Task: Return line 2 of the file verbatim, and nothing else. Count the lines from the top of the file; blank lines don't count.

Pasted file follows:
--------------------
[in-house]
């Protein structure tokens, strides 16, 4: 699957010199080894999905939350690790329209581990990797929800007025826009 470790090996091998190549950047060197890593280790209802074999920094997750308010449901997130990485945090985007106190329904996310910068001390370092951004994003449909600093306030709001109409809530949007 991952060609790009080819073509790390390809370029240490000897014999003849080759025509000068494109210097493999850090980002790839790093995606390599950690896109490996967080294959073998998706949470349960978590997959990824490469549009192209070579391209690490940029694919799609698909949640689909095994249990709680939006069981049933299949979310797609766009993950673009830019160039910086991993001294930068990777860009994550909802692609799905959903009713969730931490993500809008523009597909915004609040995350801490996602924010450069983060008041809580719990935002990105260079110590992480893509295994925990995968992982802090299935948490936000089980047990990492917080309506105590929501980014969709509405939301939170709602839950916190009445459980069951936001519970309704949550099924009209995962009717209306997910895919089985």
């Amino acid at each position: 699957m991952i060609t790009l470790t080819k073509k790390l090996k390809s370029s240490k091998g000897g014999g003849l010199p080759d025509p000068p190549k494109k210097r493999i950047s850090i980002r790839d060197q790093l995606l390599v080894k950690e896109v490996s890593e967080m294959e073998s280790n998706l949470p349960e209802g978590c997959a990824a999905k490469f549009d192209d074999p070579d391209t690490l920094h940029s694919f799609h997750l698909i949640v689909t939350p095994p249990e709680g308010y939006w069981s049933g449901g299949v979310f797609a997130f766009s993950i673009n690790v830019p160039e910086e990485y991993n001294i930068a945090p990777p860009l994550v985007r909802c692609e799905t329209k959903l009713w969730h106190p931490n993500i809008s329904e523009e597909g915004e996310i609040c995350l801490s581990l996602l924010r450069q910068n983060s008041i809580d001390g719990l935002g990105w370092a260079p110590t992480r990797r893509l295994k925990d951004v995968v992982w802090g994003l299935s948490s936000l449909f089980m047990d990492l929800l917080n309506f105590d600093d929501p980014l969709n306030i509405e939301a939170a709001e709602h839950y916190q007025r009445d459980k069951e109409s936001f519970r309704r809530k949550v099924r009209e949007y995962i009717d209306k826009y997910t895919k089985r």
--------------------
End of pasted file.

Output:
């Protein structure tokens, strides 16, 4: 699957010199080894999905939350690790329209581990990797929800007025826009 470790090996091998190549950047060197890593280790209802074999920094997750308010449901997130990485945090985007106190329904996310910068001390370092951004994003449909600093306030709001109409809530949007 991952060609790009080819073509790390390809370029240490000897014999003849080759025509000068494109210097493999850090980002790839790093995606390599950690896109490996967080294959073998998706949470349960978590997959990824490469549009192209070579391209690490940029694919799609698909949640689909095994249990709680939006069981049933299949979310797609766009993950673009830019160039910086991993001294930068990777860009994550909802692609799905959903009713969730931490993500809008523009597909915004609040995350801490996602924010450069983060008041809580719990935002990105260079110590992480893509295994925990995968992982802090299935948490936000089980047990990492917080309506105590929501980014969709509405939301939170709602839950916190009445459980069951936001519970309704949550099924009209995962009717209306997910895919089985």